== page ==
Every relational database system such as SQL Server must provide information about its structure through the same SQL syntax that is used to access the data. This is usually accomplished by storing the structure definition within special system tables. This means that there are two types of tables within a database—user tables that contain the 'working' data and system tables or views that contain metadata. Starting with SQL Server 2005, no system base tables, only views, are exposed to the user, and they can be seen in SSMS within the object browser.

Figure 1 shows some of these information schema and system views.

Figure 1: Some of the system views

The collection of system tables/views is usually referred to in the literature on relational database theory as the system catalog or data dictionary.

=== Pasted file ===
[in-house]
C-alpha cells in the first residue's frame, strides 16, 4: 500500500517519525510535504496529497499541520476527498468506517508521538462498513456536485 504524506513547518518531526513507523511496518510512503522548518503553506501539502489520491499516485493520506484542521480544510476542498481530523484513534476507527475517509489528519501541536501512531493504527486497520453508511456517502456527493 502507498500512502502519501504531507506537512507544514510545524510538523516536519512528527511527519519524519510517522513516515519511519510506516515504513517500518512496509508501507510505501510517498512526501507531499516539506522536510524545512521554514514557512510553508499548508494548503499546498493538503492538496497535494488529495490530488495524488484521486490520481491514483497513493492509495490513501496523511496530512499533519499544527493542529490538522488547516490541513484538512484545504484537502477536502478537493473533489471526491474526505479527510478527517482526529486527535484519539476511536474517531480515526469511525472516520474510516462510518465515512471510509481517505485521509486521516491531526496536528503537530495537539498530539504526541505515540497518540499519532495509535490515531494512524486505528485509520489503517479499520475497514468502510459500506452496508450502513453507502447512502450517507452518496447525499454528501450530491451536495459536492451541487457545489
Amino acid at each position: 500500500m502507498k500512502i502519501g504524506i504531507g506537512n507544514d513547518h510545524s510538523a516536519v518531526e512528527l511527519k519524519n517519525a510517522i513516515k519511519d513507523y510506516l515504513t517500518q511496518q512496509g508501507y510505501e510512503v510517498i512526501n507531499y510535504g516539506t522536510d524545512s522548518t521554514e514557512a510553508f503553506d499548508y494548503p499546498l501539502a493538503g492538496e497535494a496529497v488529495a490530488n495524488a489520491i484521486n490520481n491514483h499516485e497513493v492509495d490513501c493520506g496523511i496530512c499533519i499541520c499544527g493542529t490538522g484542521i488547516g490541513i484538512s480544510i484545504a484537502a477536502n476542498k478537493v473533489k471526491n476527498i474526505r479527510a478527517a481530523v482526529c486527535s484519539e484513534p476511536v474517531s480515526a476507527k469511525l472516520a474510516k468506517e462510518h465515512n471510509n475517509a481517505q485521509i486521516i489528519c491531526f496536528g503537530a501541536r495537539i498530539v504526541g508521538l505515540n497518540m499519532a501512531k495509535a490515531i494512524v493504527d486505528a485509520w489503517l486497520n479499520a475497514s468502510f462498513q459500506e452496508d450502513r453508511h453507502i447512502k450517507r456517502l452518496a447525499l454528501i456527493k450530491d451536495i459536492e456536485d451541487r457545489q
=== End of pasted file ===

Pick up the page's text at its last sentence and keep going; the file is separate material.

It seems recursive, but deep inside SQL Server, there are system tables that are used to keep track of everything in our databases. These system tables store information about such database ‘things’ as the tables, routines, columns and indexes. This is all done to conform to one of Edgar Codd’s thirteen rules for the implementation of a relational database. This rule defines the Dynamic Online Catalog which is the data about the data, otherwise known as the ‘metadata’.

Edgar Codd’s rule 4, ‘Dynamic online catalog based on the relational model’ states

‘The database description is represented at the logical level in the same way as ordinary data, so that authorized users can apply the same relational language to its interrogation as they apply to the regular data.’

In SQL Server, the information from the Dynamic Online Catalog cannot be accessed directly but is read either via System Views or Information Schema Views. This stairway is intended to show you how to use SQL Server’s Dynamic Online Catalog via SQL Server’s System Views and ‘Information Schema Views’ in order to make it easier to develop and manage a SQL Server database.